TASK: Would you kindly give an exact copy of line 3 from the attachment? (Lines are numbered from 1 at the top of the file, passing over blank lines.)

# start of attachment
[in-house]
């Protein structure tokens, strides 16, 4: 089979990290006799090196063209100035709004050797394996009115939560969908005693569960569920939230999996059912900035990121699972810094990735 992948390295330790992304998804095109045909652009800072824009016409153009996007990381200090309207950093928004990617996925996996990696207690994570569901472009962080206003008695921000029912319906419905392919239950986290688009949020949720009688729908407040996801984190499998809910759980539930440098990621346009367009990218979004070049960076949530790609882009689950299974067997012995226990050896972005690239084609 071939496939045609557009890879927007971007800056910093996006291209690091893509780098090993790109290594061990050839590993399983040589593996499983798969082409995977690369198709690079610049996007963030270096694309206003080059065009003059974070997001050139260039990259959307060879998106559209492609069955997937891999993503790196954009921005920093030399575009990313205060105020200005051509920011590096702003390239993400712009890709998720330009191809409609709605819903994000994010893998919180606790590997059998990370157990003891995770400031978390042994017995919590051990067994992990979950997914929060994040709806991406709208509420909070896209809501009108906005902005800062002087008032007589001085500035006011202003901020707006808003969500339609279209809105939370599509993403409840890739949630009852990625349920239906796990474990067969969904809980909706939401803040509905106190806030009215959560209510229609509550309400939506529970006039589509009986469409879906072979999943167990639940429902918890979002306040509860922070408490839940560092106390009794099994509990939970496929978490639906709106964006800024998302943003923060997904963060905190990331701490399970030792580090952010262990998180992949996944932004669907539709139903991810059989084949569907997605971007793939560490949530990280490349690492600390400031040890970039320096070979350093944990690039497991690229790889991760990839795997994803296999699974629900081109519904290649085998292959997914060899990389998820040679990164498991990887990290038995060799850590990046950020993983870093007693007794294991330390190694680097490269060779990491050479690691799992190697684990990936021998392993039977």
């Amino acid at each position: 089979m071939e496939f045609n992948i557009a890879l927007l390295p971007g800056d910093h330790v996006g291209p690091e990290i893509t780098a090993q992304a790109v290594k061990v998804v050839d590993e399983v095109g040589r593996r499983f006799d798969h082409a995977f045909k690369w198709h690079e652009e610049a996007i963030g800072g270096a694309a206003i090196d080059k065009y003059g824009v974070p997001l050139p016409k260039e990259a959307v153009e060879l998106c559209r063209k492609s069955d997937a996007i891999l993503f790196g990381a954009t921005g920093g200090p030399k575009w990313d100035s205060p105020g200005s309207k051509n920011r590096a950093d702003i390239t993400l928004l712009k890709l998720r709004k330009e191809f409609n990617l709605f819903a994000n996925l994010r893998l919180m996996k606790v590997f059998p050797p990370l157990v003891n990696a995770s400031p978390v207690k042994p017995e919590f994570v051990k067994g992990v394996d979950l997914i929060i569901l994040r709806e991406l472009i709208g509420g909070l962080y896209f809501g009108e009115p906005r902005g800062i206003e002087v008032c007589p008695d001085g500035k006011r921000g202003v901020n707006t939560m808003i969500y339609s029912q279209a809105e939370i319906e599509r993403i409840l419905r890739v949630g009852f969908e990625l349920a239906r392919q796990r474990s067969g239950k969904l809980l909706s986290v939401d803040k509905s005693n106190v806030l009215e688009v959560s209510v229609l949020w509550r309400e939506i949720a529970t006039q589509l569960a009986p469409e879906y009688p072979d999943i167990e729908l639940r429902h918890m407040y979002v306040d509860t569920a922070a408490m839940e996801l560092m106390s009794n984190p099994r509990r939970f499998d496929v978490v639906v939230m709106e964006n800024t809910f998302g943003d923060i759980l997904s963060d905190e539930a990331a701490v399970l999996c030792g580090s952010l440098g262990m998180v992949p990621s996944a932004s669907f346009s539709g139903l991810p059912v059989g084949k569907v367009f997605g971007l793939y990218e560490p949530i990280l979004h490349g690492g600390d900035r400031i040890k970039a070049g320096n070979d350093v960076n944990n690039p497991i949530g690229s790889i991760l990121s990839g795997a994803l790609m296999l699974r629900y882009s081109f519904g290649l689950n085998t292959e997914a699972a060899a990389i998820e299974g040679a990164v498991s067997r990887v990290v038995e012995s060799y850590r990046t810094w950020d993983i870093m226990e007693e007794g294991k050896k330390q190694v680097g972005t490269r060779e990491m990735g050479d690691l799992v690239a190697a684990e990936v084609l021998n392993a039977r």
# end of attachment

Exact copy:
């Amino acid at each position: 089979m071939e496939f045609n992948i557009a890879l927007l390295p971007g800056d910093h330790v996006g291209p690091e990290i893509t780098a090993q992304a790109v290594k061990v998804v050839d590993e399983v095109g040589r593996r499983f006799d798969h082409a995977f045909k690369w198709h690079e652009e610049a996007i963030g800072g270096a694309a206003i090196d080059k065009y003059g824009v974070p997001l050139p016409k260039e990259a959307v153009e060879l998106c559209r063209k492609s069955d997937a996007i891999l993503f790196g990381a954009t921005g920093g200090p030399k575009w990313d100035s205060p105020g200005s309207k051509n920011r590096a950093d702003i390239t993400l928004l712009k890709l998720r709004k330009e191809f409609n990617l709605f819903a994000n996925l994010r893998l919180m996996k606790v590997f059998p050797p990370l157990v003891n990696a995770s400031p978390v207690k042994p017995e919590f994570v051990k067994g992990v394996d979950l997914i929060i569901l994040r709806e991406l472009i709208g509420g909070l962080y896209f809501g009108e009115p906005r902005g800062i206003e002087v008032c007589p008695d001085g500035k006011r921000g202003v901020n707006t939560m808003i969500y339609s029912q279209a809105e939370i319906e599509r993403i409840l419905r890739v949630g009852f969908e990625l349920a239906r392919q796990r474990s067969g239950k969904l809980l909706s986290v939401d803040k509905s005693n106190v806030l009215e688009v959560s209510v229609l949020w509550r309400e939506i949720a529970t006039q589509l569960a009986p469409e879906y009688p072979d999943i167990e729908l639940r429902h918890m407040y979002v306040d509860t569920a922070a408490m839940e996801l560092m106390s009794n984190p099994r509990r939970f499998d496929v978490v639906v939230m709106e964006n800024t809910f998302g943003d923060i759980l997904s963060d905190e539930a990331a701490v399970l999996c030792g580090s952010l440098g262990m998180v992949p990621s996944a932004s669907f346009s539709g139903l991810p059912v059989g084949k569907v367009f997605g971007l793939y990218e560490p949530i990280l979004h490349g690492g600390d900035r400031i040890k970039a070049g320096n070979d350093v960076n944990n690039p497991i949530g690229s790889i991760l990121s990839g795997a994803l790609m296999l699974r629900y882009s081109f519904g290649l689950n085998t292959e997914a699972a060899a990389i998820e299974g040679a990164v498991s067997r990887v990290v038995e012995s060799y850590r990046t810094w950020d993983i870093m226990e007693e007794g294991k050896k330390q190694v680097g972005t490269r060779e990491m990735g050479d690691l799992v690239a190697a684990e990936v084609l021998n392993a039977r």